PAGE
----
Volume 506, Number 3, November II 2009
|Page(s)||L41 - L44|
|Published online||01 October 2009|
Letter to the Editor
Centaurus A as TeV γ-ray and possible UHE cosmic-ray source
Max-Planck-Institut für Kernphysik, Saupfercheckweg 1, 69117 Heidelberg, Germany e-mail: firstname.lastname@example.org
2 European Associated Laboratory for Gamma-Ray Astronomy, jointly supported by CNRS and MPG, Europe
3 Dublin Institute for Advanced Studies, 31 Fitzwilliam Place, Dublin 2, Ireland
Accepted: 18 September 2009
Context. The most nearby active galaxy Cen A has attracted considerable attention as a detected TeV gamma-ray and possible ultra-high energy (UHE) cosmic-ray emitter.
Aims. We investigate the efficiency of particle acceleration close to the supermassive black hole (BH) horizon assuming that accretion in the innermost part of the disk occurs in an advection-dominated (ADAF) mode.
Methods. We analyze the constraints on the achievable particle energies imposed by radiative losses and corotation for conditions inferred from observations.
Results. We show that for an underluminous source such as Cen A, centrifugally accelerated electrons may reach Lorentz factors of up to , allowing inverse Compton (Thomson) upscattering of ADAF sub-mm disk photons into the TeV regime with an associated maximum (isotropic) luminosity of the order of a few times 1039 erg/s. Upscattering of Comptonized disk photons is expected to lead to a TeV spectrum with a spectral index , consistent with HESS results. The corresponding minimum variability timescale could be as low as h for a typical light cylinder radius of . While efficient electron acceleration appears to be well possible, protons are unlikely to be accelerated into the extreme UHECR regime close to the central black hole. We argue that if Cen A is indeed an extreme UHECR emitting source, then shear acceleration along the kpc-scale jet could represent one of the most promising mechanisms capable of pushing protons up to energies beyond 50 EeV.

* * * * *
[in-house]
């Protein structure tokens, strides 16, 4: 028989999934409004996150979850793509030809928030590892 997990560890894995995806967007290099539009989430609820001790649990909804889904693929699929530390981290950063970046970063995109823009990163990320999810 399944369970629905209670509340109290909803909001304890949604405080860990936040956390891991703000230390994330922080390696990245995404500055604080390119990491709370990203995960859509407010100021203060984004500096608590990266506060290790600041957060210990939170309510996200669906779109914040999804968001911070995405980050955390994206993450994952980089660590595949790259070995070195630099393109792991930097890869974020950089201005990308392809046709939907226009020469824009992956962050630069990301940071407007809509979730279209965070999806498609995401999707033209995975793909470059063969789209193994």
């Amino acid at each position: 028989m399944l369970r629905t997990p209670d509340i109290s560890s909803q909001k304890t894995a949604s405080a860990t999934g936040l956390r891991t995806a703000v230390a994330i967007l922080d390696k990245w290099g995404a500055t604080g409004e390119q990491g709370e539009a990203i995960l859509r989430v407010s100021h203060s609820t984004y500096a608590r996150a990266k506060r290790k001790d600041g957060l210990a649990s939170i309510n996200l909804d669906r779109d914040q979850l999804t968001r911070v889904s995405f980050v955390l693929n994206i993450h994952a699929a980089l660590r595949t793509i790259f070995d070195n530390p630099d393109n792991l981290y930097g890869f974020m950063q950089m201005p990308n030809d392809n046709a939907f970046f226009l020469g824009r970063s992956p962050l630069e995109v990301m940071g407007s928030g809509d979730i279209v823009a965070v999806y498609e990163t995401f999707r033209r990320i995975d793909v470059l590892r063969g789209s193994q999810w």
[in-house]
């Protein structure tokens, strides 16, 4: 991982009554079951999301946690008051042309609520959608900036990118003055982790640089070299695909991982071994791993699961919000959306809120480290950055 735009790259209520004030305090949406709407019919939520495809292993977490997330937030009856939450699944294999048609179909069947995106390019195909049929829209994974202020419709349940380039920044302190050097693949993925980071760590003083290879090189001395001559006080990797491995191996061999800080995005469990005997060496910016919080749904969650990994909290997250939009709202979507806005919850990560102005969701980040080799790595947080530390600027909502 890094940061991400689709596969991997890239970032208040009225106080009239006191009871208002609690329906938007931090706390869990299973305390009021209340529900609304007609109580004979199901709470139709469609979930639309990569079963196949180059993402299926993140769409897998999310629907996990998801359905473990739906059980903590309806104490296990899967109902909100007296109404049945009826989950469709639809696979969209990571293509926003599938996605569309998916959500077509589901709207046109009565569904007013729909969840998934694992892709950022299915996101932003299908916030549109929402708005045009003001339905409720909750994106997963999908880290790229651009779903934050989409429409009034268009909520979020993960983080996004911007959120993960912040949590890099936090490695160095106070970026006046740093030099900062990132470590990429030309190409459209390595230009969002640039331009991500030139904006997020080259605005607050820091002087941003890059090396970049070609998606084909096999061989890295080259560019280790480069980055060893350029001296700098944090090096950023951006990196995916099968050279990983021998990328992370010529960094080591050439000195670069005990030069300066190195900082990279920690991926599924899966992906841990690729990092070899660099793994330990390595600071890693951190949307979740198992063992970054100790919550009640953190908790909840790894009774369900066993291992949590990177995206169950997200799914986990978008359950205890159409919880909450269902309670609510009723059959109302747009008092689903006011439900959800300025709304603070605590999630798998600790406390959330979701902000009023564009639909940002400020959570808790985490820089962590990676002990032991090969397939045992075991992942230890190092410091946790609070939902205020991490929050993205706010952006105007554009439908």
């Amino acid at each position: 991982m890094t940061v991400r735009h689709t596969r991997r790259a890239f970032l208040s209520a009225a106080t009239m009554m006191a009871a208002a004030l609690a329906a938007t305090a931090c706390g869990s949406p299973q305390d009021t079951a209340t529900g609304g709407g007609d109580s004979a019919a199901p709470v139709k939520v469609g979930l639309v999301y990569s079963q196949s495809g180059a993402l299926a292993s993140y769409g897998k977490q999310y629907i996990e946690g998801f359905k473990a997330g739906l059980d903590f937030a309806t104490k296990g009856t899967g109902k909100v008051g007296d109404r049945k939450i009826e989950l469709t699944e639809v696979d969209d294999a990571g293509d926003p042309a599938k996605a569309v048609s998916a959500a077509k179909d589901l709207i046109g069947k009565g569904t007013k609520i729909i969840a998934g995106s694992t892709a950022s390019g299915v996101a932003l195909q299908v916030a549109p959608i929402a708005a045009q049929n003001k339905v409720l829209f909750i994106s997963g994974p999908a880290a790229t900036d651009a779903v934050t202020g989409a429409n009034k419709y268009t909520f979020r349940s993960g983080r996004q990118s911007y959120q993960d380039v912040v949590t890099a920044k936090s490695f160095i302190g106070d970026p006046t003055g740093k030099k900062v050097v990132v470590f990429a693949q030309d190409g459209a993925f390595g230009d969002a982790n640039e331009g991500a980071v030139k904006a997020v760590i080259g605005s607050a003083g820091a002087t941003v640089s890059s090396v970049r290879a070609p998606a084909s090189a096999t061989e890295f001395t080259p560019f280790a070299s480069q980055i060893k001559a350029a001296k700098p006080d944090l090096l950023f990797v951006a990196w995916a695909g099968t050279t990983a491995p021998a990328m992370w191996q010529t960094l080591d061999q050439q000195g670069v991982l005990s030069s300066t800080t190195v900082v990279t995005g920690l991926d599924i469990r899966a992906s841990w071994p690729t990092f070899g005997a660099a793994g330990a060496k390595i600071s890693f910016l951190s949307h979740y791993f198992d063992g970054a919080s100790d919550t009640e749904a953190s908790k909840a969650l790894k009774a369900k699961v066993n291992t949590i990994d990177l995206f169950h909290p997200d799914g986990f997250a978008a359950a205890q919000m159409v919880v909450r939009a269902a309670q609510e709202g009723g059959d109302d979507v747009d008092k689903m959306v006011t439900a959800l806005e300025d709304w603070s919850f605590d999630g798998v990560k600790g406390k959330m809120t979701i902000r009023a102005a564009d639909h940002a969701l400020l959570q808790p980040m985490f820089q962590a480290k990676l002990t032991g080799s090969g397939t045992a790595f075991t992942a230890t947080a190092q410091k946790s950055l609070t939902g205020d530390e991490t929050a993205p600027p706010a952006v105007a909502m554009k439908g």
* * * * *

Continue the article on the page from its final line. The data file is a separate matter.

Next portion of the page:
Key words: acceleration of particles / black hole physics / radiation mechanisms: non-thermal / galaxies: active / galaxies: jets
© ESO, 2009
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